Defense Office Protects Privacy, Liberties of Troops, Civilians

WASHINGTON — A small and lit­tle-known Defense Depart­ment office has the big task of pro­tect­ing ser­vice mem­bers’ and civil­ian employ­ees’ per­son­al infor­ma­tion in the dig­i­tal world, while also get­ting accus­tomed to its new charge of pro­tect­ing their civ­il lib­er­ties.

The Defense Pri­va­cy and Civ­il Lib­er­ties Office is work­ing to reduce offi­cial uses of Social Secu­ri­ty num­bers and to edu­cate the work­force about appro­pri­ate uses of social net­work­ing and the need for encrypt­ing work­place email, the office’s direc­tor, Michael E. Reheuser, said dur­ing a recent inter­view with Amer­i­can Forces Press Ser­vice.

“We want to make sure that every­thing we do across the depart­ment, we’re doing the best we can to pro­tect people’s pri­va­cy inter­ests, and their civ­il lib­er­ties inter­ests,” he said.

The pri­va­cy side of the office began in the 1970s post-Water­gate era over con­cerns about gov­ern­ment intru­sions. It car­ried out its charge of giv­ing advice, train­ing and fil­ing offi­cial reports for decades, while evolv­ing into the Infor­ma­tion Age with its added poten­tial for wide­spread mis­use of per­son­al infor­ma­tion online, said Reheuser, a retired Marine Corps colonel who served as DOD’s asso­ciate deputy gen­er­al coun­sel before head­ing up the pri­va­cy and civ­il lib­er­ties office.

Con­gress added the civ­il lib­er­ties com­po­nent in DOD and sev­en oth­er depart­ments and agen­cies two years ago at the rec­om­men­da­tion of the 9/11 Com­mis­sion, which focused on the need for bet­ter infor­ma­tion-shar­ing among fed­er­al agen­cies to pre­vent ter­ror­ist attacks. As part of its civ­il lib­er­ties work, the office is charged with ensur­ing that agen­cies don’t share infor­ma­tion that infringes on civ­il lib­er­ties, Reheuser said.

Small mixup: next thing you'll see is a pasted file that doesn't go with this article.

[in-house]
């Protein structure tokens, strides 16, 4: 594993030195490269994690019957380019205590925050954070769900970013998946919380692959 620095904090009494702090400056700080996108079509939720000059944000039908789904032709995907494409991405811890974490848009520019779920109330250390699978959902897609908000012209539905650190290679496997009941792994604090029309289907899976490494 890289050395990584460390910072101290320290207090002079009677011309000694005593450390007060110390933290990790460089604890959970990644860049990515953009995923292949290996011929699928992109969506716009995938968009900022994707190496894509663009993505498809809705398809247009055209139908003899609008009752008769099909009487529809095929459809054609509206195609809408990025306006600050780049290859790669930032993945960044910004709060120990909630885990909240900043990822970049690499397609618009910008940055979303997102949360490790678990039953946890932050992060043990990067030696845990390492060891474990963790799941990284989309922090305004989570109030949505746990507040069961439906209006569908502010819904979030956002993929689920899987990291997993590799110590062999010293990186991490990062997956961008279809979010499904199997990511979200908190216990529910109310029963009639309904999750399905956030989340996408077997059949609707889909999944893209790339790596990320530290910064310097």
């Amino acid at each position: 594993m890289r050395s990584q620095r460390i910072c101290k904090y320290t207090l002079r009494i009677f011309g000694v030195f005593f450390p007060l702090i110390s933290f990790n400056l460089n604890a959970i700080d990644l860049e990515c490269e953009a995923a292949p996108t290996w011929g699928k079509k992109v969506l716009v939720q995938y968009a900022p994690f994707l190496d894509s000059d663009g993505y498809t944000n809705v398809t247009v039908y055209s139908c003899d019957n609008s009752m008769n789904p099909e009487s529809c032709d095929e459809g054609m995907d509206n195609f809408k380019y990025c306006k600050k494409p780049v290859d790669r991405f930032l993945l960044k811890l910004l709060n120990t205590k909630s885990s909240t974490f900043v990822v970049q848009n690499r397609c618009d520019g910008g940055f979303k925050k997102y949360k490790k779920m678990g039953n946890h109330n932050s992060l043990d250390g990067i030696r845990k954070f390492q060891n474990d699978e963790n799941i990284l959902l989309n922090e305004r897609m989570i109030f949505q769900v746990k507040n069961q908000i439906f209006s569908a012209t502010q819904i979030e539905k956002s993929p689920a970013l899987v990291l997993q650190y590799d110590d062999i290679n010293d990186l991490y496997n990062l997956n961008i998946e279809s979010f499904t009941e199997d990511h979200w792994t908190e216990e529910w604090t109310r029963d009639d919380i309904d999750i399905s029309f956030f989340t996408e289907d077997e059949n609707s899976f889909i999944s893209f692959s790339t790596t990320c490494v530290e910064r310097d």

The office, which reports to Michael L. Rhodes, direc­tor of admin­is­tra­tion and man­age­ment in the Office of the Sec­re­tary of Defense, must file quar­ter­ly reports to Con­gress regard­ing DOD pri­va­cy and civ­il lib­er­ties mat­ters. It filed its first report on civ­il lib­er­ties in the last quar­ter, Reheuser said.

The office focus­es pri­mar­i­ly on inter­nal issues � those of ser­vice mem­bers and DOD civil­ians — which range from pro­tect­ing Social Secu­ri­ty num­bers and Inter­net-based infor­ma­tion on the pri­va­cy side, to ensur­ing First Amend­ment pro­tec­tions of reli­gion and free speech on the civ­il lib­er­ties side, Reheuser said.

Exam­ples of com­plaints referred to the office include that of a ser­vice mem­ber who drove his car on base bear­ing a bumper stick­er crit­i­cal of the com­man­der in chief, and those from ser­vice mem­bers who said their reli­gious-based dietary restric­tions were com­pro­mised by room­mates. The office also may look into exter­nal issues, such as pos­si­ble rights vio­la­tions of civil­ian vis­i­tors to mil­i­tary prop­er­ties, but those are rare, Reheuser said.

The office does not adju­di­cate cas­es, Reheuser stressed, but rather inves­ti­gates whether the prop­er rules and reg­u­la­tions are in place to safe­guard against prob­lems, then reports its find­ings to Con­gress.

“We’re try­ing to avoid dupli­cat­ing what’s already in place,” he said. “We have lots of great mech­a­nisms for peo­ple con­cerned about issues to report those, and we don’t want add a new lay­er to that. What we want to do is make sure we gath­er the infor­ma­tion about those com­plaints and report it to Con­gress.”